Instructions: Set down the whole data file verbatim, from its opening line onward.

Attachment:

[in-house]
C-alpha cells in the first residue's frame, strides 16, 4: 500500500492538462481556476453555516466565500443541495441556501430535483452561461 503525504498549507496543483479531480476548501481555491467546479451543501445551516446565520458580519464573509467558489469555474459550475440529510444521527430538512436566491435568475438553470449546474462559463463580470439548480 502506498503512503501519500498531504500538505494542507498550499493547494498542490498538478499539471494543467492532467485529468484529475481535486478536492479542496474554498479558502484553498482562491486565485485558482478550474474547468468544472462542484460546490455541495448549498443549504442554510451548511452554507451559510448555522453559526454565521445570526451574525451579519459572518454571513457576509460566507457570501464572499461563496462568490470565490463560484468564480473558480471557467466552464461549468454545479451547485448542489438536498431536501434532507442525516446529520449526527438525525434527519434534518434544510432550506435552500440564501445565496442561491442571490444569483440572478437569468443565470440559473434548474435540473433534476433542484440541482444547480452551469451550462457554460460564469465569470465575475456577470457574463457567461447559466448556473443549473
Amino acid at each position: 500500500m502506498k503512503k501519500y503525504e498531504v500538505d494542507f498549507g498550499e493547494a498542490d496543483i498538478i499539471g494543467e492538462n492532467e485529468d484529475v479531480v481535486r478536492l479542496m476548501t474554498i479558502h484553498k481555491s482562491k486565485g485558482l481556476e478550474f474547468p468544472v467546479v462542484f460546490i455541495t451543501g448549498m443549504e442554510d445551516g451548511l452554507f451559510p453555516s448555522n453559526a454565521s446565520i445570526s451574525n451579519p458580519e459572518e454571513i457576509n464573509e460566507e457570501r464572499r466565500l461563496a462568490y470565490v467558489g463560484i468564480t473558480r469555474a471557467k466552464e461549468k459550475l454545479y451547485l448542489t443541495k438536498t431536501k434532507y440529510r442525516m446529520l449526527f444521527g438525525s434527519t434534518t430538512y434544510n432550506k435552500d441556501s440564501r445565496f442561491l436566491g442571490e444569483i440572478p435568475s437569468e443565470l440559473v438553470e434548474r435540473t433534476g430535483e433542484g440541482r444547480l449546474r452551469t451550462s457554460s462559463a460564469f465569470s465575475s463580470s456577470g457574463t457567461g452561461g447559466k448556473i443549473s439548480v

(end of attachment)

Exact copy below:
[in-house]
C-alpha cells in the first residue's frame, strides 16, 4: 500500500492538462481556476453555516466565500443541495441556501430535483452561461 503525504498549507496543483479531480476548501481555491467546479451543501445551516446565520458580519464573509467558489469555474459550475440529510444521527430538512436566491435568475438553470449546474462559463463580470439548480 502506498503512503501519500498531504500538505494542507498550499493547494498542490498538478499539471494543467492532467485529468484529475481535486478536492479542496474554498479558502484553498482562491486565485485558482478550474474547468468544472462542484460546490455541495448549498443549504442554510451548511452554507451559510448555522453559526454565521445570526451574525451579519459572518454571513457576509460566507457570501464572499461563496462568490470565490463560484468564480473558480471557467466552464461549468454545479451547485448542489438536498431536501434532507442525516446529520449526527438525525434527519434534518434544510432550506435552500440564501445565496442561491442571490444569483440572478437569468443565470440559473434548474435540473433534476433542484440541482444547480452551469451550462457554460460564469465569470465575475456577470457574463457567461447559466448556473443549473
Amino acid at each position: 500500500m502506498k503512503k501519500y503525504e498531504v500538505d494542507f498549507g498550499e493547494a498542490d496543483i498538478i499539471g494543467e492538462n492532467e485529468d484529475v479531480v481535486r478536492l479542496m476548501t474554498i479558502h484553498k481555491s482562491k486565485g485558482l481556476e478550474f474547468p468544472v467546479v462542484f460546490i455541495t451543501g448549498m443549504e442554510d445551516g451548511l452554507f451559510p453555516s448555522n453559526a454565521s446565520i445570526s451574525n451579519p458580519e459572518e454571513i457576509n464573509e460566507e457570501r464572499r466565500l461563496a462568490y470565490v467558489g463560484i468564480t473558480r469555474a471557467k466552464e461549468k459550475l454545479y451547485l448542489t443541495k438536498t431536501k434532507y440529510r442525516m446529520l449526527f444521527g438525525s434527519t434534518t430538512y434544510n432550506k435552500d441556501s440564501r445565496f442561491l436566491g442571490e444569483i440572478p435568475s437569468e443565470l440559473v438553470e434548474r435540473t433534476g430535483e433542484g440541482r444547480l449546474r452551469t451550462s457554460s462559463a460564469f465569470s465575475s463580470s456577470g457574463t457567461g452561461g447559466k448556473i443549473s439548480v